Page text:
When the weather gets cold, it’s time to prepare your RV for the worst. The cold temperature will freeze your water system and cause severe damage to pipes while your camper is sitting or traveling.
Therefore, you need to know how to winterize your RV correctly.
There are two options you can look at for trailer winterization. You can either blow the water lines out with air or use antifreeze.
You’ll need an adapter for the first method and a winterize kit if you go with the antifreeze route. The cost to winterize an RV depends on the method you’ll choose.
Table of Contents
Method 1: Blowing Out The Lines
Using an air compressor may cost less than using antifreeze because you only need an adapter. The number of tasks can be tedious, though.
What To Prepare
- Air compressor kit (if your RV comes without air compressor)
- Adapter or blow-out plug with quick connect
- 1 gallon of antifreeze
Step 1: Empty All Tanks
The first step in winterizing RV trailer is to clean and empty the black, gray, and freshwater tanks.
- Disconnect the fresh water hose and drain it of all water.
- Turn the water pump off, then discharge your black and gray tanks at a dump station. You can also hook up to your campground sewer system.
- Once everything drains out, flush out the black and gray tanks. Consider using a cleaning wand if your RV has no flush system.
- To drain the fresh water tank, open the low-point drain lines. Close the lines when you feel it’s empty.
Watch how to drip those low-point drains in this video.
Step 2: Drain Water Heater
The next step is to empty the water heater. This appliance is tankless, so you can’t find any water reservoir.
Before you drain the water heater, make sure that it’s not filled with hot water, or else you’re going to get yourself burned. Here’s what you should do.
- Turn the water heater off the day before you winterize the RV.
- Outside of your camper, remove the drain plug for your heater and open the pressure relief valve to drain all the water.
- Once it stops draining, close the valve and return the plug to its place.
Step 3: Bypass The Water Heater And Drain Water Pump
One function of the bypass is to prevent filling the water heater with gallons of antifreeze, which is a waste. Install a kit if your RV doesn’t have a water heater bypass system yet.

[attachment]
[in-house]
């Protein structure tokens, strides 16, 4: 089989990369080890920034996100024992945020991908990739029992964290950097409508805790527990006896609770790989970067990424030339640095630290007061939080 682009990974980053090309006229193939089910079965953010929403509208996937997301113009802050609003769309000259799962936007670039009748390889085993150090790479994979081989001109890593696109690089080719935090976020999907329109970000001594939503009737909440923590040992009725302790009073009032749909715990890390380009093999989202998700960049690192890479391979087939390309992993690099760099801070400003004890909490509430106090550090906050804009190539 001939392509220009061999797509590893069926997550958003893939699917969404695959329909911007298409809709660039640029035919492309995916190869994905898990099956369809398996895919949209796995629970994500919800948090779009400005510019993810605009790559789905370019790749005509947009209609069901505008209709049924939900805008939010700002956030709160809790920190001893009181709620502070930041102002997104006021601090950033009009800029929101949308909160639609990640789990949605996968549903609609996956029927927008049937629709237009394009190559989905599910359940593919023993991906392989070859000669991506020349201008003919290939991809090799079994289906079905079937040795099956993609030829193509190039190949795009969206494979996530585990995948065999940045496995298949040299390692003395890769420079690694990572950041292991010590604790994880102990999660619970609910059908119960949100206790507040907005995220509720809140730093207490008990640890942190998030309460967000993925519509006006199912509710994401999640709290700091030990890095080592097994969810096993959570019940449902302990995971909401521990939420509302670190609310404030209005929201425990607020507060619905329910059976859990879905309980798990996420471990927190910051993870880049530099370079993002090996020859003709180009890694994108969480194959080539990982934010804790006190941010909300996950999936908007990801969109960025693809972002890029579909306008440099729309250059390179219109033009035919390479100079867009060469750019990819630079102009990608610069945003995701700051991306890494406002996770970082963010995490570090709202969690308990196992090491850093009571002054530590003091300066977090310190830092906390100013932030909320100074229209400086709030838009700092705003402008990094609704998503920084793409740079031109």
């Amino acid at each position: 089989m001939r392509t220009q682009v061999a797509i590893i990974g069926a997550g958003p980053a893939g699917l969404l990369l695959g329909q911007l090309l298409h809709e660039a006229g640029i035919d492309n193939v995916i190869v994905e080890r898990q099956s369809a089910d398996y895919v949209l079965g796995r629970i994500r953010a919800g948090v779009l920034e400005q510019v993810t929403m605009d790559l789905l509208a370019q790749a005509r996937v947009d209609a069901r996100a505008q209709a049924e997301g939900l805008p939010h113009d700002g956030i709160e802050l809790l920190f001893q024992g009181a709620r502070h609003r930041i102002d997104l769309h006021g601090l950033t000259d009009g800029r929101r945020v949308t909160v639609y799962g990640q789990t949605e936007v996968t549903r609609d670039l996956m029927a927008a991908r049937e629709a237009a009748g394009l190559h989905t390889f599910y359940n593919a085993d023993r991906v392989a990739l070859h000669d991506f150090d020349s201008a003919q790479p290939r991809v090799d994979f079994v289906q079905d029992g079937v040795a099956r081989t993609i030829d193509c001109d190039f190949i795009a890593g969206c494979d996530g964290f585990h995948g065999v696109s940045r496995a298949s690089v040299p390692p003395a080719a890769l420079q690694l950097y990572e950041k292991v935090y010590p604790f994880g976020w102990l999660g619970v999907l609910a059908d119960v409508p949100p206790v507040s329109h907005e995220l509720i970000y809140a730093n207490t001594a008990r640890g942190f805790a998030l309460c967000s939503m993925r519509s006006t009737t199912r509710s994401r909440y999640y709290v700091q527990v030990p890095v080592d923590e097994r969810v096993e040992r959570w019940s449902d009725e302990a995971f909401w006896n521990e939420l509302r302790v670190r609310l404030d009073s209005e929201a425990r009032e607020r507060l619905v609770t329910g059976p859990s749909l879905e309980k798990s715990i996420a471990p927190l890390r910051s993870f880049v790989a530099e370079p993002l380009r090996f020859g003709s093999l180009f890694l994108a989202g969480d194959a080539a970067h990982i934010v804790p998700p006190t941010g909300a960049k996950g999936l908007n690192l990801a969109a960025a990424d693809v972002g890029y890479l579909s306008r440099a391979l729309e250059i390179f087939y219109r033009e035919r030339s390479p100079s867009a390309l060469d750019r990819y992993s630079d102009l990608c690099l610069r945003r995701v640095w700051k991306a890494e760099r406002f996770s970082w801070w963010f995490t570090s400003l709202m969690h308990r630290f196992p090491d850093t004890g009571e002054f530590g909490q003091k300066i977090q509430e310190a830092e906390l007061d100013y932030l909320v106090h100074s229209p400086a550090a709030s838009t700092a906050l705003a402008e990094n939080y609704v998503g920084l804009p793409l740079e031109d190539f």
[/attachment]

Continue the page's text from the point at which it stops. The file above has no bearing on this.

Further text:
Your water heater probably has a bypass with three valves whose positions you need to change. This setup will create a loop, preventing water entry into your water heater.
- Close the two valves going and coming out of the water heater.
- Open the valve that’s in between the two short pipes.
Besides the water heater, you also want to empty your fresh water pump. Any trace of water will freeze the pump, so you don’t want any moisture left in it.
Start the pump and turn on the faucet for 15 seconds. Please don’t do it for more than a minute because it will damage the pump.
Step 4: Blow The Water Out
First, set the pressure to a minimum, enough to move some air and blow out the water. Now, let’s start blowing some water out of the lines.
- Connect the air compressor adapter to the trailer’s water inlet.
- Before you hook the hose, remove any inline filters.
- Connect the air compressor and open each water fixture inside and outside the RV.
- Once all water drains out, close the faucets.
Don’t forget to do the hot and cold sides of the faucets, bathroom shower, toilet, outside shower, and low point drains.
Step 5: Pour antifreeze
To finish, put the antifreeze solution to the P-traps to prevent water from sitting there.
Method 2: Winterizing Motorhome With Antifreeze
If you don’t want to mess with your air compressor, you can winterize travel trailer with antifreeze. Here’s a checklist of materials and steps.
What To Prepare
- RV winterize kit (includes a valve, hose, etc.)
- 3-4 gallons of antifreeze
- A helping buddy
Step 1: Install The Valve And Hose
Like in Method 1, drain the water heater and bypass it so you won’t waste several gallons of antifreeze in that large area. Don’t forget to drain the RV’s system and interior lines.
The next step to winterize RV with antifreeze is installing the valve that came with the winterize kit. Put the valve at the side of the pump and hook up the siphon hose that will suck up the pink antifreeze from the jug to the water lines.
Step 2: Start The Antifreeze
Before you winterize a camper, it would be best to have someone guard the antifreeze to check when it’s running out and needs a refill. So, let’s begin.
- Turn on the pump and open the kitchen faucet to let the water run.
- When the water turns pink, turn the faucet off because it indicates that the antifreeze has infiltrated.
- Do the same with the bathroom sink, toilet, shower, outside water fixtures, and low point drains. Make sure to do both the cold and hot sides to protect them from freezing up.
- Don’t forget the RV city water inlet. Push the button beside it to let the antifreeze pour out.
- Once all fixtures are winterized, pour some antifreeze on the P-traps.
At this point, you should know how to winterize your RV by using air or antifreeze substances. Both are effective, but using the antifreeze solution is easier. However, it may cost more as you have to buy plenty of gallons.
The key to this winterization process is draining all the water from your water tanks and pipes.
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Okay, so I’m Philip Lopez. I join Riverside Trailer as an editor, where I will be doing research for both content and reviews. I contribute to studies aimed at understanding the most typical problems encountered by RVers on the road. I also keep up with the newest RVing gadget innovations so that I can promptly evaluate and recommend the best options.